The Economist Magazine this week has published an IT survey, which declares the single message of simplicity Apple to have preached since its inception as "the next big thing".

"The next thing in technology is not just big but truly huge: the conquest of complexity", the Economist explains. It talks about how "most of us" find technology frustrating, infuriating and sometimes tortuous at times. The title is trying to assess the work done by the IT industry to simplify matters.

The survey looks at two recent consumer-technology successes: Apple's iPod and Google. Writer, Andreas Kluth, said: "Google and the iPod are successful because each rescues consumers from a particular black hole of complexity".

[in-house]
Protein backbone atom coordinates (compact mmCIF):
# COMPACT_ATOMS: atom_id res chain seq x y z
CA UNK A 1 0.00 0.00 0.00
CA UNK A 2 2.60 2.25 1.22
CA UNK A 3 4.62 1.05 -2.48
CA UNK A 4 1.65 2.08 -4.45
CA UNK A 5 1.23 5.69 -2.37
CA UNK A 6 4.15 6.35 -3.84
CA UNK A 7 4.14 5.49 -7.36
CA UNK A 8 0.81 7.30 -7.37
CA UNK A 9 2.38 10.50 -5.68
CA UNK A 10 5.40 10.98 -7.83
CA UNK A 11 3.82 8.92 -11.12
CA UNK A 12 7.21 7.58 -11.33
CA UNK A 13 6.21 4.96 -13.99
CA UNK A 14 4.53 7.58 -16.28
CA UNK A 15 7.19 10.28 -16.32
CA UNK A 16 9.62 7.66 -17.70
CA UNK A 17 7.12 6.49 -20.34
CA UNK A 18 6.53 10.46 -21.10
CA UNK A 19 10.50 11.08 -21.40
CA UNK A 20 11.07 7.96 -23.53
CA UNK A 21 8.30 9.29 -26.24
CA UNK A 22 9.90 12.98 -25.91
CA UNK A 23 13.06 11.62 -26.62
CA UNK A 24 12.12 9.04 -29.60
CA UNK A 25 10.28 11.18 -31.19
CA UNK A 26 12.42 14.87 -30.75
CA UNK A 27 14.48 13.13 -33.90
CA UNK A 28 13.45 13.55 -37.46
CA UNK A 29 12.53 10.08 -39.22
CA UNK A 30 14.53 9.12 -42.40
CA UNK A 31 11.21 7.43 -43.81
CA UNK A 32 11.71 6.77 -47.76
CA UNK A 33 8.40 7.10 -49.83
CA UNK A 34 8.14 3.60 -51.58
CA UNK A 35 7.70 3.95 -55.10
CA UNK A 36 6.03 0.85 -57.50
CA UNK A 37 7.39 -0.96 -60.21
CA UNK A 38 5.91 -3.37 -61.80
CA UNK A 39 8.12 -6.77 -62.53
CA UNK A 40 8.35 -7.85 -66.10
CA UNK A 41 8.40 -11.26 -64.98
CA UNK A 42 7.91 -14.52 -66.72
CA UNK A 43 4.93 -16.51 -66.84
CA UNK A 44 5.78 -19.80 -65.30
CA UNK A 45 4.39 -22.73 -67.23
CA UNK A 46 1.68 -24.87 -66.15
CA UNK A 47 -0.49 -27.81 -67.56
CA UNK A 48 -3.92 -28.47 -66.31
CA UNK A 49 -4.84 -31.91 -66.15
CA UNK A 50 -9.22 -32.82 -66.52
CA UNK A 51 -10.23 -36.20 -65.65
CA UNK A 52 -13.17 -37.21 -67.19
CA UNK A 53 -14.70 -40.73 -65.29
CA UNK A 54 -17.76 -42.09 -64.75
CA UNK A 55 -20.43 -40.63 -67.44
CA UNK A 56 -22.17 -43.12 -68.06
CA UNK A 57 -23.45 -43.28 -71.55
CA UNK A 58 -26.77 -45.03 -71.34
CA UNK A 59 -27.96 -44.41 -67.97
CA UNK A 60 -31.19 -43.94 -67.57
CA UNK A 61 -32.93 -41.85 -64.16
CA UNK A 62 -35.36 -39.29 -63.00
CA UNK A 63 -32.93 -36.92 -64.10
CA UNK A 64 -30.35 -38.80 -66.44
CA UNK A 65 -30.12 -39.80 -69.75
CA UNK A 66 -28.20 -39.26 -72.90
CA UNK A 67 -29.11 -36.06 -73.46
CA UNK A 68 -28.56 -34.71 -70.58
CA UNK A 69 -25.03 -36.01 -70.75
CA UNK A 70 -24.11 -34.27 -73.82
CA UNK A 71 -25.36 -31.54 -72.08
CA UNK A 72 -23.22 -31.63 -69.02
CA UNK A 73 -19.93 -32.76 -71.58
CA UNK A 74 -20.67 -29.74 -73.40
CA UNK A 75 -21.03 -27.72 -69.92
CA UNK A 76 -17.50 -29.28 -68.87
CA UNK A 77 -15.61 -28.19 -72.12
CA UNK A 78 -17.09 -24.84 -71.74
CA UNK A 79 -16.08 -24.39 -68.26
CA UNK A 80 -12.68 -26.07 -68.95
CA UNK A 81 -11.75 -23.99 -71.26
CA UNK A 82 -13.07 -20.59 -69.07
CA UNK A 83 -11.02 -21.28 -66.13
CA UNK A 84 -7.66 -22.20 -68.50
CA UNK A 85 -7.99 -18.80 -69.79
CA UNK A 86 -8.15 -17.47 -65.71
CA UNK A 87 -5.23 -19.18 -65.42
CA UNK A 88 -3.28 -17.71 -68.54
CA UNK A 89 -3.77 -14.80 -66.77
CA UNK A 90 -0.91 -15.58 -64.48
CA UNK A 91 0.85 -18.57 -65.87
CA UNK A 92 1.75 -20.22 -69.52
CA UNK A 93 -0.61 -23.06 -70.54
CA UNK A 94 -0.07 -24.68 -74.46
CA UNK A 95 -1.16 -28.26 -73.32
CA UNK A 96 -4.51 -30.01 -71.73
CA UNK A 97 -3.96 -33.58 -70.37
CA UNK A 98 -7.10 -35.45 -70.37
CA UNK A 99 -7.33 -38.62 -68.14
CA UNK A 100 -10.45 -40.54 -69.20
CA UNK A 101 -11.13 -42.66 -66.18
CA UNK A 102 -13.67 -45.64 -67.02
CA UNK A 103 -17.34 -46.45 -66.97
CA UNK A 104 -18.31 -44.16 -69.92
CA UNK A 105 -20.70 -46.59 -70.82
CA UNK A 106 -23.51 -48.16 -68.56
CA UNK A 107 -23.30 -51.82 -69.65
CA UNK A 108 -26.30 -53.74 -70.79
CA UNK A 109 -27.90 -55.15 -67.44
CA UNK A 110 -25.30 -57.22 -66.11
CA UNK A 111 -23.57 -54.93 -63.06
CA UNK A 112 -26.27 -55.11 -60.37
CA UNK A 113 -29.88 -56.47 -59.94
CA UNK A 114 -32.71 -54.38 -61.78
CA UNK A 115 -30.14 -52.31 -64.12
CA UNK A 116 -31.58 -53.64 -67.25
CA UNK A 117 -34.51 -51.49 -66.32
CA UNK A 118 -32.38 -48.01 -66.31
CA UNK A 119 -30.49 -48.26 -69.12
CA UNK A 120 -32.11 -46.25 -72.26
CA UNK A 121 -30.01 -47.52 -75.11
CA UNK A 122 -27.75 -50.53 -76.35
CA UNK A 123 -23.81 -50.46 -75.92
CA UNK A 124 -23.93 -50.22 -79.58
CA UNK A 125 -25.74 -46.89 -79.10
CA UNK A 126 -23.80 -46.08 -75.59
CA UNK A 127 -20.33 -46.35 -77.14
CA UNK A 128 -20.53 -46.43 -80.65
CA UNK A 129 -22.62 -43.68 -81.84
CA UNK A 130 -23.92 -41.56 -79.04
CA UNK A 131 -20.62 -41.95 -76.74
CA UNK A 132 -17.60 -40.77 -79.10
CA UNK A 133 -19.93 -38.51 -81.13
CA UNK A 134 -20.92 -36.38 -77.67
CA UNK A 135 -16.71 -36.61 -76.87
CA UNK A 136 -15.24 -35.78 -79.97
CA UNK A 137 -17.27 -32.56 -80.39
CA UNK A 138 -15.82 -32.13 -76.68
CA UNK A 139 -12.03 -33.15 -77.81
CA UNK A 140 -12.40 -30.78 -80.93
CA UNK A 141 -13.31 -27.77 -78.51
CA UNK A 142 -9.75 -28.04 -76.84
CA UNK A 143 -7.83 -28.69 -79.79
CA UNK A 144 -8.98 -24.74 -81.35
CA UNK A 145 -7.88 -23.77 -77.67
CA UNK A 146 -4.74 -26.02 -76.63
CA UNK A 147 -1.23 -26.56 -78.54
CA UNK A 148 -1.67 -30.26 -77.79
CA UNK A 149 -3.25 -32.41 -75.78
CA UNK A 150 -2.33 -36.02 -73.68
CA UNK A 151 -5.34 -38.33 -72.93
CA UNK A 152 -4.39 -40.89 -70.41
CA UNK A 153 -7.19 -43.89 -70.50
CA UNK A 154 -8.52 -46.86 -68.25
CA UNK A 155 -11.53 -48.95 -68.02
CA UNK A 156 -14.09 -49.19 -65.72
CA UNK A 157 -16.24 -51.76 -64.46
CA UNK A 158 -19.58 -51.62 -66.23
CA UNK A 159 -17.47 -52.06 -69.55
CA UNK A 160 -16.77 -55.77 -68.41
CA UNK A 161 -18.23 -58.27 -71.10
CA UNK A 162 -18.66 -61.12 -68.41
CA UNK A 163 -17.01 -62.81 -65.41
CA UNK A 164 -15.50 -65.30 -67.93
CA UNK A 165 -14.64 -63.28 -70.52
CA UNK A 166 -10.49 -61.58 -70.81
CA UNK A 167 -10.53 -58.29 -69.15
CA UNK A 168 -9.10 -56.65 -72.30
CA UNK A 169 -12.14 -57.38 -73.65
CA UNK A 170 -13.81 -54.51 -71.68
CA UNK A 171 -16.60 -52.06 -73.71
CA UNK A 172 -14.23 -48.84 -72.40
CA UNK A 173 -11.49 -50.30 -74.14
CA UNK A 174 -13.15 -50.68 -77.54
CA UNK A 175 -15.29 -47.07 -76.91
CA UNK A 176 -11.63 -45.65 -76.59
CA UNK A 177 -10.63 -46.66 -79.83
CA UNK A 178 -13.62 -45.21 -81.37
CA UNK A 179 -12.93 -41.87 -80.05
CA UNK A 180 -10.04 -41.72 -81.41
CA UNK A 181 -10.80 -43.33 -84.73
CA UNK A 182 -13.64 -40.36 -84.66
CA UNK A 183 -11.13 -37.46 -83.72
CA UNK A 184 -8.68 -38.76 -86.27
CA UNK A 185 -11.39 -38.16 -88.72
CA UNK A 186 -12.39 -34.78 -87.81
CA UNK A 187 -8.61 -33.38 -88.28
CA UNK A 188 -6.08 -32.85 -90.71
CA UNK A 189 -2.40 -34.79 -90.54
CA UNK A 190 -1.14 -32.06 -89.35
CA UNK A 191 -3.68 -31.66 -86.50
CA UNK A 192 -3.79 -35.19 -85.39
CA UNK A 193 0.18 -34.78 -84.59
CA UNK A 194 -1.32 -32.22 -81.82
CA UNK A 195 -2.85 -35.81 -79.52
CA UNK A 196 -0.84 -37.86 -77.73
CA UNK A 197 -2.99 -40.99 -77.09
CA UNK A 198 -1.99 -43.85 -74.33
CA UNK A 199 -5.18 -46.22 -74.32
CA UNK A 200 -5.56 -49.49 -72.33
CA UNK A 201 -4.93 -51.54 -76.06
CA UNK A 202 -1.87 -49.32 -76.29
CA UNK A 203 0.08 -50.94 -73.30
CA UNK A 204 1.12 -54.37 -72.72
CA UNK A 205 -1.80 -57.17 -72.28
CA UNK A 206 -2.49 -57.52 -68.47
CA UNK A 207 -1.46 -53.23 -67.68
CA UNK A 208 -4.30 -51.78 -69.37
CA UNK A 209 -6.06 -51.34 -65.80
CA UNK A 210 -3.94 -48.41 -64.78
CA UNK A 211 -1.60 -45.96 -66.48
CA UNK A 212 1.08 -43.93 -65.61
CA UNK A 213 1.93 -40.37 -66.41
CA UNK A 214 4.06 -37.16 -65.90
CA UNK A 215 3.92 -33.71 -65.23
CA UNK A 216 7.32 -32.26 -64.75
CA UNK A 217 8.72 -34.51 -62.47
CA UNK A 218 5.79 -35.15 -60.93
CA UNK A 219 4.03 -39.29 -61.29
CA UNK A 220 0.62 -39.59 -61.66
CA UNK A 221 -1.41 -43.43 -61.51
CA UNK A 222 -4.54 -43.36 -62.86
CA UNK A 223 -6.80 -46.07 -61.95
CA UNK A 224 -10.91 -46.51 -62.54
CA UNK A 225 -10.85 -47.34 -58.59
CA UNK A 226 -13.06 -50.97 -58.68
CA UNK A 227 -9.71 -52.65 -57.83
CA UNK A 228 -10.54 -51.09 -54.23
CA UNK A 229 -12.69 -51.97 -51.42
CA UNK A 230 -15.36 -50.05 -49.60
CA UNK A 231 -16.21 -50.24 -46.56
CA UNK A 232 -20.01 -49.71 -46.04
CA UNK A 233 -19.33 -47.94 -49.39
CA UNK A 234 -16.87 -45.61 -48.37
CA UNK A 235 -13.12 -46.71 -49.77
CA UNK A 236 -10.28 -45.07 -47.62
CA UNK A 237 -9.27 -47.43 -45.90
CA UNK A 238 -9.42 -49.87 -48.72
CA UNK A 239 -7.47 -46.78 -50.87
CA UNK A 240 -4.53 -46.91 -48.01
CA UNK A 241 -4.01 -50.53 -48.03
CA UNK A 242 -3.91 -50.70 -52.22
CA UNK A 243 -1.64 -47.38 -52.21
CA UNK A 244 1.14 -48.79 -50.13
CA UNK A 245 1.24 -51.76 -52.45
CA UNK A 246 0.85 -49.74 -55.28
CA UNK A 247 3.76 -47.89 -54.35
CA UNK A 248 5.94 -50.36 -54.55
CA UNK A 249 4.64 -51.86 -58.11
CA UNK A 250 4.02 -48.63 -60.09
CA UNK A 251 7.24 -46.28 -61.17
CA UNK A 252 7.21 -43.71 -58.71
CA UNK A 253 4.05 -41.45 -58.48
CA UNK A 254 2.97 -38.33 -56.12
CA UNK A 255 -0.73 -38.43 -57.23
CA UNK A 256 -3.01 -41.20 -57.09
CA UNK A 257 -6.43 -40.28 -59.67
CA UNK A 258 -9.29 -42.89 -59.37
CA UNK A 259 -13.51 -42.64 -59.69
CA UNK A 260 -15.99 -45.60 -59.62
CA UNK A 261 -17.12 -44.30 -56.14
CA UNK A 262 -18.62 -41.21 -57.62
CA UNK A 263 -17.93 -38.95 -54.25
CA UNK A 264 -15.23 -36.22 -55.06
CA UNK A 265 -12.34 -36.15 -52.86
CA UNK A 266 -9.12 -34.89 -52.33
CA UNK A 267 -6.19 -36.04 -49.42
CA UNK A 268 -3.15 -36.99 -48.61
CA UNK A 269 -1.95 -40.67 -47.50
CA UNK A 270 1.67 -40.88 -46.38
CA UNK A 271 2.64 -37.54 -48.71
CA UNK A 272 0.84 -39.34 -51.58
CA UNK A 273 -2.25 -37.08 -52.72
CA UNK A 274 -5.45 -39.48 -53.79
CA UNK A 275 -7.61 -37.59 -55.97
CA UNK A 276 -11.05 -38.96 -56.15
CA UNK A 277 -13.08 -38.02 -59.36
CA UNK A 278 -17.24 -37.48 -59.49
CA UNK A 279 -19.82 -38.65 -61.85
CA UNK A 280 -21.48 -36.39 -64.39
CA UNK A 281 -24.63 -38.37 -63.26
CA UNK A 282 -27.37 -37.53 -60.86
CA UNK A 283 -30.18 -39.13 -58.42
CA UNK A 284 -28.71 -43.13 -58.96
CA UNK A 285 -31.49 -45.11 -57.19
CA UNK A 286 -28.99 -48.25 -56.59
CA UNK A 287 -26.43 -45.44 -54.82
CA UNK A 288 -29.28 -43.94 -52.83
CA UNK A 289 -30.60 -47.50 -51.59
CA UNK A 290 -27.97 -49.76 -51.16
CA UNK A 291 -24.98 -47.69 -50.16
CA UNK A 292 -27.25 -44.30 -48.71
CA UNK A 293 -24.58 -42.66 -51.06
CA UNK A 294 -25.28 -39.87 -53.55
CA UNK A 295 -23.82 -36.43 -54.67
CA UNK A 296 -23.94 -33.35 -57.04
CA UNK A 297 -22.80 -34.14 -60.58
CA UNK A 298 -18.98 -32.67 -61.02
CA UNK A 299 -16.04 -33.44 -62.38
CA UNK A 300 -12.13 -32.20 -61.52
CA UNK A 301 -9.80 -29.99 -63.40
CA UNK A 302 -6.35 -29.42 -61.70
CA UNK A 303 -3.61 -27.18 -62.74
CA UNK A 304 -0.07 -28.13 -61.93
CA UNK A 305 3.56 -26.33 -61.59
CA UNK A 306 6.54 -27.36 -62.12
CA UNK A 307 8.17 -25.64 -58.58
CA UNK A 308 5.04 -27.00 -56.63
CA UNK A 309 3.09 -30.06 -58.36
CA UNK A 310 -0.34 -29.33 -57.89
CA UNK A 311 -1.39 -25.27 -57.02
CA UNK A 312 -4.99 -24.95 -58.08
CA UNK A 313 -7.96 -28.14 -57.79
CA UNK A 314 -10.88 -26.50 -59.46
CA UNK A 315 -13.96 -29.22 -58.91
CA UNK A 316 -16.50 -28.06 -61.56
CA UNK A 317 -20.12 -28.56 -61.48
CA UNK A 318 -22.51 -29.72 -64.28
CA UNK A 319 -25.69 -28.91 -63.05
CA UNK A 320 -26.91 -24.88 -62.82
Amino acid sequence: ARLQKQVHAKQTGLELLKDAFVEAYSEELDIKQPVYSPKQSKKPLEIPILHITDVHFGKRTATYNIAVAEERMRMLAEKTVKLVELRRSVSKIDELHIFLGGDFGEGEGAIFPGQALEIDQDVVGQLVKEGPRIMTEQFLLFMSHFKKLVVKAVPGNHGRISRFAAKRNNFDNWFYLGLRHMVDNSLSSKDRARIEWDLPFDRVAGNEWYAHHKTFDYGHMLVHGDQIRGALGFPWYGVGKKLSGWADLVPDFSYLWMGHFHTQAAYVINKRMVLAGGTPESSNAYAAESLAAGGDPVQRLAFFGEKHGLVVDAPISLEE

The iPod does this by living up to its promise - letting music fans carry their entire CD collection with them, while Google does this by putting a white page over the hundreds of thousands of potential Web pages, making navigating the Web easier.

The survey goes on to look in detail at the ways in which companies such as IBM and Microsoft are getting better at hiding complexity from users, and observes that email became ubiquitous only when mums and dads learnt how to use it.

With the new focus on simplicity, The Economist asks which companies will suffer and which are likely to thrive. Microsoft, it claims, faces 'the innovator's dilemma'.

"Firms that succeed in one generation of innovation almost inevitably become hamstrung by their own success and are doomed to lose out in the next wave of innovation", explains Kluth.

The Economist concludes that, from now on, "genius will be measured not in how fancy, big or powerful somebody makes something or other, but how simple".